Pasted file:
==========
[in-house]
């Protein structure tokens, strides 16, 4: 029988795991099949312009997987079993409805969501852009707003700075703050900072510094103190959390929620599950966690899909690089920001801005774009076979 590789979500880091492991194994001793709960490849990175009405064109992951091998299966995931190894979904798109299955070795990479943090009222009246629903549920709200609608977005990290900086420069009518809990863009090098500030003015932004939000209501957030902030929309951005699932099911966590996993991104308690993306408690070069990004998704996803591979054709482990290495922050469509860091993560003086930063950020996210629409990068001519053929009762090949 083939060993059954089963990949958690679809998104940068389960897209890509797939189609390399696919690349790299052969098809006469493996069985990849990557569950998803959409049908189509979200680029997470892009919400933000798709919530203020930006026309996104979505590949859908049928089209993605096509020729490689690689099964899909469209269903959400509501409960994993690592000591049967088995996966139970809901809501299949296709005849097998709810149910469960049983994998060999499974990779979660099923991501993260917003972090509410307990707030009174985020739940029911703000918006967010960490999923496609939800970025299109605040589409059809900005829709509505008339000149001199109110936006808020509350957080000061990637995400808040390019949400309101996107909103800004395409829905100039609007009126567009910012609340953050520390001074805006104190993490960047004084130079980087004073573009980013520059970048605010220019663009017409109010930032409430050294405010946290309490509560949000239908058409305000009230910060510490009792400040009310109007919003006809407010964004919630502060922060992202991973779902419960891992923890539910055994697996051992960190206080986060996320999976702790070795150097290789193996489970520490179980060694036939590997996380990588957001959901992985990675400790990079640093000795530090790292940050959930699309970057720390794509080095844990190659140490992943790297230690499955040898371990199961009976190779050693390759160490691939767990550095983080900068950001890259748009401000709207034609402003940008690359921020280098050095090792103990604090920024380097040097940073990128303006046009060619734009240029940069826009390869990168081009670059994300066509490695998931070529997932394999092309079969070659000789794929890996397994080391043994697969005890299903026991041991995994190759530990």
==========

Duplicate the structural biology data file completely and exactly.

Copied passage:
[in-house]
């Protein structure tokens, strides 16, 4: 029988795991099949312009997987079993409805969501852009707003700075703050900072510094103190959390929620599950966690899909690089920001801005774009076979 590789979500880091492991194994001793709960490849990175009405064109992951091998299966995931190894979904798109299955070795990479943090009222009246629903549920709200609608977005990290900086420069009518809990863009090098500030003015932004939000209501957030902030929309951005699932099911966590996993991104308690993306408690070069990004998704996803591979054709482990290495922050469509860091993560003086930063950020996210629409990068001519053929009762090949 083939060993059954089963990949958690679809998104940068389960897209890509797939189609390399696919690349790299052969098809006469493996069985990849990557569950998803959409049908189509979200680029997470892009919400933000798709919530203020930006026309996104979505590949859908049928089209993605096509020729490689690689099964899909469209269903959400509501409960994993690592000591049967088995996966139970809901809501299949296709005849097998709810149910469960049983994998060999499974990779979660099923991501993260917003972090509410307990707030009174985020739940029911703000918006967010960490999923496609939800970025299109605040589409059809900005829709509505008339000149001199109110936006808020509350957080000061990637995400808040390019949400309101996107909103800004395409829905100039609007009126567009910012609340953050520390001074805006104190993490960047004084130079980087004073573009980013520059970048605010220019663009017409109010930032409430050294405010946290309490509560949000239908058409305000009230910060510490009792400040009310109007919003006809407010964004919630502060922060992202991973779902419960891992923890539910055994697996051992960190206080986060996320999976702790070795150097290789193996489970520490179980060694036939590997996380990588957001959901992985990675400790990079640093000795530090790292940050959930699309970057720390794509080095844990190659140490992943790297230690499955040898371990199961009976190779050693390759160490691939767990550095983080900068950001890259748009401000709207034609402003940008690359921020280098050095090792103990604090920024380097040097940073990128303006046009060619734009240029940069826009390869990168081009670059994300066509490695998931070529997932394999092309079969070659000789794929890996397994080391043994697969005890299903026991041991995994190759530990």